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Fleet Foxes - Helplessness Blues Album Cover

Fleet Foxes - Helplessness Blues

Reviewed by
8.8
Fleet FoxesHelplessness Blues
Record Label: Sub Pop Records
Release Date: May 3, 2011
This review was written by an AP.net staff member.
Fleet Foxes weren’t the first band to make folk music. (I think they were the 3rd? I got banned from Wikipedia.) But when their Sun Giant EP and self-titled debut soared into music fans’ lives back in 2008 on wings of mythical vocal harmonies and contemplations that can only be had in some far-off rustic setting, a new, but old era was born (or whatever!). And the worry, of course, with a band so entrenched in the quaintness and simplicity of Americana is, you know, what happens when they have to spend all of their time away from that safe haven? What happens when they are Most Wanted in metropolises like Chicago, NYC and Los Angeles? And of course, how is that going to change their sound – will it seem disingenuous for a band to write about rising suns when they can’t even see the damn thing over the skyscraper they walk beneath?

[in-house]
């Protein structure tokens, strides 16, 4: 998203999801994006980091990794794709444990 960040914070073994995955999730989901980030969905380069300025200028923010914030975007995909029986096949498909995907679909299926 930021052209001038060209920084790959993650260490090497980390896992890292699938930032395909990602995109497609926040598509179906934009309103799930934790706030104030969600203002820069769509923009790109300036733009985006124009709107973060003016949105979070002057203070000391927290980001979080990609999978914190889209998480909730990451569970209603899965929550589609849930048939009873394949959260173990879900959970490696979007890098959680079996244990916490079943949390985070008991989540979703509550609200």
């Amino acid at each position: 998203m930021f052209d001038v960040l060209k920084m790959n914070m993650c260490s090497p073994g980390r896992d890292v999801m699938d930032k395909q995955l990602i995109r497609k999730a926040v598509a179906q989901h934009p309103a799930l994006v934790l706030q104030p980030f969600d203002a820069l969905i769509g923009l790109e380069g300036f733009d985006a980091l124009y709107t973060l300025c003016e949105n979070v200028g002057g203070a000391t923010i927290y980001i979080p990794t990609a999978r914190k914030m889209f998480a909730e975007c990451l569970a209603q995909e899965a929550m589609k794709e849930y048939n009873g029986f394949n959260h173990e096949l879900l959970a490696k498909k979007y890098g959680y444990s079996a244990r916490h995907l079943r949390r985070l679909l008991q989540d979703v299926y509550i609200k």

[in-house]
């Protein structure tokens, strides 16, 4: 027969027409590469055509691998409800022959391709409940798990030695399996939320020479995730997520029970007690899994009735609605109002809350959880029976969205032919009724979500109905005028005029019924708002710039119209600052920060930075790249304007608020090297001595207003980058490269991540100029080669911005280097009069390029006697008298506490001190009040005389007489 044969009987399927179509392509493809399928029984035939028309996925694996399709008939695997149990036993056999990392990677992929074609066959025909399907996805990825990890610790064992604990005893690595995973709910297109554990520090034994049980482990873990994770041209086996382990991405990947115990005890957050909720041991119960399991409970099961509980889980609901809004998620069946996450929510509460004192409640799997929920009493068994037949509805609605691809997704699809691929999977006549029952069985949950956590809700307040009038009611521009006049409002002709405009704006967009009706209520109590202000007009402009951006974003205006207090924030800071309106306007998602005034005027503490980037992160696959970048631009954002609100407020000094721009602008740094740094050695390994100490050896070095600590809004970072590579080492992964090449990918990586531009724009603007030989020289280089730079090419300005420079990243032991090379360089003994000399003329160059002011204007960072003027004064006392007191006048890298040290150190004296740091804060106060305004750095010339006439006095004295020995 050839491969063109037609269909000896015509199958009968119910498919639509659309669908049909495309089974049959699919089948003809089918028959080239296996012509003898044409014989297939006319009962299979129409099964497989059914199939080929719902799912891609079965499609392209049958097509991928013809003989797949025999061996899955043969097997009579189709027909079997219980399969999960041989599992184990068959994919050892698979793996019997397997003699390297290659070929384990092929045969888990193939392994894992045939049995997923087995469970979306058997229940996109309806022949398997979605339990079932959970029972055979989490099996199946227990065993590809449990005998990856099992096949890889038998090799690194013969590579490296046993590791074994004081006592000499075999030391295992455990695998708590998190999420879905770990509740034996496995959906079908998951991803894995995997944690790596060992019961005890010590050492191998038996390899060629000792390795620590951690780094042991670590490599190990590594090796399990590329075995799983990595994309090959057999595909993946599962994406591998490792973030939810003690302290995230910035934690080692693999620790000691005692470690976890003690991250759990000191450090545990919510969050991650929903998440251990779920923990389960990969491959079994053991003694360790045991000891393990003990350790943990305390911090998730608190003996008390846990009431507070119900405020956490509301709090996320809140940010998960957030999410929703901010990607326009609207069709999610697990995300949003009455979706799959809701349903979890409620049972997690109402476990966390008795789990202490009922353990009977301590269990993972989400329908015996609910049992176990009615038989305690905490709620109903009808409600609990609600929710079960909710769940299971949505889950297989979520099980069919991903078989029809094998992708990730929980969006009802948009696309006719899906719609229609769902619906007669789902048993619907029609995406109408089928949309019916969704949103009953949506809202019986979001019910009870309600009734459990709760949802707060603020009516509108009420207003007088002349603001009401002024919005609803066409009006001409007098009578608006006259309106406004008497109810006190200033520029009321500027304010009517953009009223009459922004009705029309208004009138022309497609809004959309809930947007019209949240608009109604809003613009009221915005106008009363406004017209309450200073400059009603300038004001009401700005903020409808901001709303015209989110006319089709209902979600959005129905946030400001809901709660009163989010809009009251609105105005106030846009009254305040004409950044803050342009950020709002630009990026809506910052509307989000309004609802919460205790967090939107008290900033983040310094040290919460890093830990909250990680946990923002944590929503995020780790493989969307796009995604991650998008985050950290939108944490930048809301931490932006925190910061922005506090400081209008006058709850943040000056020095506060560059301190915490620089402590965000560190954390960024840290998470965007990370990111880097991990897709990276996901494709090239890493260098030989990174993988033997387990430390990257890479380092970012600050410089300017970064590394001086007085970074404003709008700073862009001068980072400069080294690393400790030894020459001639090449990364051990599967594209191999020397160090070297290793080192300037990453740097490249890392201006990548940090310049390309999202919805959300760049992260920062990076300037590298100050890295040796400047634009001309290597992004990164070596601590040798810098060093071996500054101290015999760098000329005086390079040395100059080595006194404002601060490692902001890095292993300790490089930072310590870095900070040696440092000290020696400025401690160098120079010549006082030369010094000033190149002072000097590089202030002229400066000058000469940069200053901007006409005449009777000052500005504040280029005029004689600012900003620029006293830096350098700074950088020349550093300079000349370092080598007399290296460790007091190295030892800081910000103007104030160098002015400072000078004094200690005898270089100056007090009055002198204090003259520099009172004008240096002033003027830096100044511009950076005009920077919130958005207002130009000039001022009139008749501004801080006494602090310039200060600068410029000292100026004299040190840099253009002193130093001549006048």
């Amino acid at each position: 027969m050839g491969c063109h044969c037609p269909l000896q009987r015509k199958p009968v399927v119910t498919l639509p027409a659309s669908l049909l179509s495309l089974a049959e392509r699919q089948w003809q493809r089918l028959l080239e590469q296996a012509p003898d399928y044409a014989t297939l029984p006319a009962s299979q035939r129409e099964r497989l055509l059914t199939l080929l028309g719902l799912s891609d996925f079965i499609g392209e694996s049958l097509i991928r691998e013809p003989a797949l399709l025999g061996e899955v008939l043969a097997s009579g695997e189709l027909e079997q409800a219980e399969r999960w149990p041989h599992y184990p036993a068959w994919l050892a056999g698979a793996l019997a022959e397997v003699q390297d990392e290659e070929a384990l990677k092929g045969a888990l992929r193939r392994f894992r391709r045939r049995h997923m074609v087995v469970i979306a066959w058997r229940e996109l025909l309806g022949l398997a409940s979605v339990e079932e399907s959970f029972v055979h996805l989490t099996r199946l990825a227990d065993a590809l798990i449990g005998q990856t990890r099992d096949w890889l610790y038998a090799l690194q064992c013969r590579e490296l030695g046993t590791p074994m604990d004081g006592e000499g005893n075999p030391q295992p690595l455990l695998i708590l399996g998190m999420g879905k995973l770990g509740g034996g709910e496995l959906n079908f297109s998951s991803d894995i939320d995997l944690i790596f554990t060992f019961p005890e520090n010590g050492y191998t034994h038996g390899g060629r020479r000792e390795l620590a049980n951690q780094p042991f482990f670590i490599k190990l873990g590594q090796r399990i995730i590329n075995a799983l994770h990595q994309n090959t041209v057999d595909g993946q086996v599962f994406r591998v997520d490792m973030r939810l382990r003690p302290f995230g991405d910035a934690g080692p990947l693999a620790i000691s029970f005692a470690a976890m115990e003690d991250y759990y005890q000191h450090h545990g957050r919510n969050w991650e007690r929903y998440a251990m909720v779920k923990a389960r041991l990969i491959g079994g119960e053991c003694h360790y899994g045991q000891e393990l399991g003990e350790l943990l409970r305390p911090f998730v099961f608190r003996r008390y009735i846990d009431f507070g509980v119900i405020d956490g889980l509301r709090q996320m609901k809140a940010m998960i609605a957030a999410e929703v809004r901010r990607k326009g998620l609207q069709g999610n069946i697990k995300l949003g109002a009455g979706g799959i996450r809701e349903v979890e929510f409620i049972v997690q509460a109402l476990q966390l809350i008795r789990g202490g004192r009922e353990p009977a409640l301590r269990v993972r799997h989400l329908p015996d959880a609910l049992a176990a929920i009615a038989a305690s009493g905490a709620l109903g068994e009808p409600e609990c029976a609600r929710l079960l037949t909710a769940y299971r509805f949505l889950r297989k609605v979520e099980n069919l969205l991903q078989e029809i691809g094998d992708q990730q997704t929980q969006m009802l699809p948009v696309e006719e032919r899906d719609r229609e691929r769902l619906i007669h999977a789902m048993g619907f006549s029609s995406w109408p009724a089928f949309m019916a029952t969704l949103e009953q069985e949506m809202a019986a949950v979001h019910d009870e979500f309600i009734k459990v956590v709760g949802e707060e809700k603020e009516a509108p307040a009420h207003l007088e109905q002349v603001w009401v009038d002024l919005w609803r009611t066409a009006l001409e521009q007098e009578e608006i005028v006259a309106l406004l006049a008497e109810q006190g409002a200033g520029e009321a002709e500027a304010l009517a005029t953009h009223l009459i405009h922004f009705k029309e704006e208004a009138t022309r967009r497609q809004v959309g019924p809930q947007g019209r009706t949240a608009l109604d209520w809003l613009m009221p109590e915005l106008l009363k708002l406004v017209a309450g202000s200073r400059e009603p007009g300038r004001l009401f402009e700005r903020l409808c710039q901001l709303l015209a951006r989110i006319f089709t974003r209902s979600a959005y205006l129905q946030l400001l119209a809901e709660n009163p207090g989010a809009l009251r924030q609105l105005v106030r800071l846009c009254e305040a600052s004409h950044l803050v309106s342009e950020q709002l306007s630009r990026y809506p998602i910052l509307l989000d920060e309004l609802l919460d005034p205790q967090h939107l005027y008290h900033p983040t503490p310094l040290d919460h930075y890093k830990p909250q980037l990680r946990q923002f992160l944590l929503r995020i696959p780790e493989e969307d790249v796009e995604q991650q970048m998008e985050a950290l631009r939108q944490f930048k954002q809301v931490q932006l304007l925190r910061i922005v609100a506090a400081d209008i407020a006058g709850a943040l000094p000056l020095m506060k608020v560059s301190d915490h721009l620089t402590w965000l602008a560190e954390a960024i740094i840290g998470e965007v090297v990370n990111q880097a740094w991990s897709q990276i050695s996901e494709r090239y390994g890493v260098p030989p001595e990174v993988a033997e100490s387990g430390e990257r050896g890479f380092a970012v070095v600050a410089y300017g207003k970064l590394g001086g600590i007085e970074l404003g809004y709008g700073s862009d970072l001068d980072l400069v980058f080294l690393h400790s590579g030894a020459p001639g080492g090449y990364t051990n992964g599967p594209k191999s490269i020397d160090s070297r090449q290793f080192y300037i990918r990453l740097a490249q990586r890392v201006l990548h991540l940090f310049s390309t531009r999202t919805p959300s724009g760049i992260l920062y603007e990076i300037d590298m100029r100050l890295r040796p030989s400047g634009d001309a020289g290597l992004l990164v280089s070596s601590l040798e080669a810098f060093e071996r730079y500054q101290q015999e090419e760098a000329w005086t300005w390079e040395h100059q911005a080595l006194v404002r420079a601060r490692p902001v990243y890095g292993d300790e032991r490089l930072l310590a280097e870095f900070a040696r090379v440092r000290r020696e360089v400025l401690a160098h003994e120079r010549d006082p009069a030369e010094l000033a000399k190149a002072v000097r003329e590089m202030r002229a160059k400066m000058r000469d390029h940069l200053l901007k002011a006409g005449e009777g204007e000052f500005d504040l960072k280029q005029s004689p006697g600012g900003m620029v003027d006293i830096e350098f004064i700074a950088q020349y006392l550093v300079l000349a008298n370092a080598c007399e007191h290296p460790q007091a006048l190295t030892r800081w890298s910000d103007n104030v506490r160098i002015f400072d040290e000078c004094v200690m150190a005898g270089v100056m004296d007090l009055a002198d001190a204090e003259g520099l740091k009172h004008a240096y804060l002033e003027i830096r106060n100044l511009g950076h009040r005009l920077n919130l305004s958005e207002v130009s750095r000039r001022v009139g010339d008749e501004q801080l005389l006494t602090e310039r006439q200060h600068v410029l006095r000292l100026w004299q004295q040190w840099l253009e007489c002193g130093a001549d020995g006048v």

I can’t remember if all of those questions were Yes/No, but the answer to all of them is no. Helplessness Blues lacks nothing in the way of Fleet Foxes-induced tranquility. Yes, lead dude Robin Pecknold’s lyrics are a little more fame-based, but that’s to be expected. But no, this album doesn’t necessarily feel “bigger” or “grander,” if those somehow could be bad things. Much of the album’s lyrical themes deal with the classic case of, “You love me, but do I deserve it?” I mean, come on, Helplessness Blues? However, the brilliance of this album is how the band took such urban(e) scenes and reverted them back to the formula of emotionally strummed guitars and vocal harmonies that give you goosebumps like you’ve never felt. In the title track, Pecknold sings, “Someday I’ll be like the man on the screen,” and that’s really as overt as it gets. These guys are rock stars who can’t be rock stars. Talk about self-struggle.